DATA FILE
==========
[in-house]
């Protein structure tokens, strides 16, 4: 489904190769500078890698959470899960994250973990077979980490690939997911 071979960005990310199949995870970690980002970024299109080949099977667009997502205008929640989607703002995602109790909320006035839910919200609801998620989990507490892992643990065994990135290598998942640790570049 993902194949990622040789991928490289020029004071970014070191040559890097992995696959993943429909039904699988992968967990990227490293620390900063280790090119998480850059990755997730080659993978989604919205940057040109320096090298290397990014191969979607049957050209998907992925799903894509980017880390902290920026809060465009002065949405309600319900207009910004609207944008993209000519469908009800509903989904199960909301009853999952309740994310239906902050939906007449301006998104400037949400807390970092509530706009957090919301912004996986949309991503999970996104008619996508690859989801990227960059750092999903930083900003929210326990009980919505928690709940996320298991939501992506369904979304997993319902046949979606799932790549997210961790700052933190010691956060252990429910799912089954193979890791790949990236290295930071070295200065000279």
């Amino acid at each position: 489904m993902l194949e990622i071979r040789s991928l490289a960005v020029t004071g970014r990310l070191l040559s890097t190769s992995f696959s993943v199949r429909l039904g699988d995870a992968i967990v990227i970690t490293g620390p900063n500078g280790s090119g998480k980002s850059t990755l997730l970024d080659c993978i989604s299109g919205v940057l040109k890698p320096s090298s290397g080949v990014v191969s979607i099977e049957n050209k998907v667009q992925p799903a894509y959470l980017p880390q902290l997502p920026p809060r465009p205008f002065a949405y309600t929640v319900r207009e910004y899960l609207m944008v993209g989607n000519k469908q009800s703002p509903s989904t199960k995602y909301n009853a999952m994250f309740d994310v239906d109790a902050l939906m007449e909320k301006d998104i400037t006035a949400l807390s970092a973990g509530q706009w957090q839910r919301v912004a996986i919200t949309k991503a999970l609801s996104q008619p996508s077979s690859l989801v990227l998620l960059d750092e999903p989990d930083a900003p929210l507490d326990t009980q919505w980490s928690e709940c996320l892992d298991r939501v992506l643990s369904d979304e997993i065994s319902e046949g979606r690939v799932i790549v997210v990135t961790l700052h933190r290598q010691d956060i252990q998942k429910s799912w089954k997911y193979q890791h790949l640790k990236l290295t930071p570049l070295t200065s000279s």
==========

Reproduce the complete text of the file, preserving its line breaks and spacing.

[in-house]
């Protein structure tokens, strides 16, 4: 489904190769500078890698959470899960994250973990077979980490690939997911 071979960005990310199949995870970690980002970024299109080949099977667009997502205008929640989607703002995602109790909320006035839910919200609801998620989990507490892992643990065994990135290598998942640790570049 993902194949990622040789991928490289020029004071970014070191040559890097992995696959993943429909039904699988992968967990990227490293620390900063280790090119998480850059990755997730080659993978989604919205940057040109320096090298290397990014191969979607049957050209998907992925799903894509980017880390902290920026809060465009002065949405309600319900207009910004609207944008993209000519469908009800509903989904199960909301009853999952309740994310239906902050939906007449301006998104400037949400807390970092509530706009957090919301912004996986949309991503999970996104008619996508690859989801990227960059750092999903930083900003929210326990009980919505928690709940996320298991939501992506369904979304997993319902046949979606799932790549997210961790700052933190010691956060252990429910799912089954193979890791790949990236290295930071070295200065000279």
């Amino acid at each position: 489904m993902l194949e990622i071979r040789s991928l490289a960005v020029t004071g970014r990310l070191l040559s890097t190769s992995f696959s993943v199949r429909l039904g699988d995870a992968i967990v990227i970690t490293g620390p900063n500078g280790s090119g998480k980002s850059t990755l997730l970024d080659c993978i989604s299109g919205v940057l040109k890698p320096s090298s290397g080949v990014v191969s979607i099977e049957n050209k998907v667009q992925p799903a894509y959470l980017p880390q902290l997502p920026p809060r465009p205008f002065a949405y309600t929640v319900r207009e910004y899960l609207m944008v993209g989607n000519k469908q009800s703002p509903s989904t199960k995602y909301n009853a999952m994250f309740d994310v239906d109790a902050l939906m007449e909320k301006d998104i400037t006035a949400l807390s970092a973990g509530q706009w957090q839910r919301v912004a996986i919200t949309k991503a999970l609801s996104q008619p996508s077979s690859l989801v990227l998620l960059d750092e999903p989990d930083a900003p929210l507490d326990t009980q919505w980490s928690e709940c996320l892992d298991r939501v992506l643990s369904d979304e997993i065994s319902e046949g979606r690939v799932i790549v997210v990135t961790l700052h933190r290598q010691d956060i252990q998942k429910s799912w089954k997911y193979q890791h790949l640790k990236l290295t930071p570049l070295t200065s000279s």